The anchoring sleeve 3 can be applied to the reduced portion 2 by being injection-moulded round it, the threaded bolt acting as a core for the moulding round with plastics material by injection. If the anchoring sleeve is produced as a separate part, it is expedient for the threaded bolt to be made in two parts and for the reduced portion 2 to be screwed on or connected in some other way to the rear part of the threaded bolt after the anchoring sleeve 3 has been slipped on.

The head part 6', shown in FIGS. 4 and 5, of the threaded bolt 1 has a diameter which is somewhat larger than the diameter of the anchoring sleeve 3. For a bonded anchoring means with a threaded bolt M12 and an anchoring sleeve diameter of 12 mm, a drilled hole diameter of 14 mm is required in the concrete part that is to be anchored. In the case of a bonded anchoring means of this diameter, the diameter of the head part can be approximately 13.7 mm. To form an adequate gap for the bonding mass, the cylindrical portion of the head part 6' is provided with two surfaces 15 which extend parallel to the oblique surfaces of the wedge-like point 7. The key dimension of the two surfaces 15 corresponds approximately to the maximum diameter of the expansion cone 4. In the case of a bonded anchoring means with the diameter ratios given above, a key dimension of approximately 12.0 to 12.5 mm is recommended.

It will be understood that each of the elements described above, or two or more together, may also find a useful application in other types of constructions differing from the type described above.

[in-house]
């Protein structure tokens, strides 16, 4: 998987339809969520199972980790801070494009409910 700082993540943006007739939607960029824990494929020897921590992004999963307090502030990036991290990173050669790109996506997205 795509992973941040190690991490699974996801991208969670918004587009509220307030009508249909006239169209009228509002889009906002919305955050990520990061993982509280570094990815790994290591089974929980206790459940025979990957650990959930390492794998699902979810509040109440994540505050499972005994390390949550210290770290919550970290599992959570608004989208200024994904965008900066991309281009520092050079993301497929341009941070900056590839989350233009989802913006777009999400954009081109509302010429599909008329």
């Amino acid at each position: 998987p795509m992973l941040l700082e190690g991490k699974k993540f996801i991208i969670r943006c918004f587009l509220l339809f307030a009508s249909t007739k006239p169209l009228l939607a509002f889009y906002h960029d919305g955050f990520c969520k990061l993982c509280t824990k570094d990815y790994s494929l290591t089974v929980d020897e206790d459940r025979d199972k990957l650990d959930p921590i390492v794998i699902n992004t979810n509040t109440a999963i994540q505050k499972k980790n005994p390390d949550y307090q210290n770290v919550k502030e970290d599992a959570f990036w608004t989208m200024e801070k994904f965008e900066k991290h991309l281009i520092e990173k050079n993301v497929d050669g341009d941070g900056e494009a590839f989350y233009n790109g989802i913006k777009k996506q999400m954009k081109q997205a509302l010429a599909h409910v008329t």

While the invention has been illustrated and described as embodied in anchoring means for anchoring by means of a bonding mass in a drilled hole in a concrete part, it is not intended to be limited to the details shown, since various modifications and structural changes may be made without departing in any way from the spirit of the present invention.

Without further analysis, the foregoing will so fully reveal the gist of the present invention that others can, by applying current knowledge, readily adapt it for various applications without omitting features that, from the standpoint of prior art, fairly constitute essential characteristics of the generic or specific aspects of this invention.

Patent Citations
Cited PatentFiling datePublication dateApplicantTitle
US4280391 *Sep 10, 1979Jul 28, 1981Artur FischerArrangement for anchoring a mounting element in a support structure and mounting an object on the same
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Referenced by
Citing PatentFiling datePublication dateApplicantTitle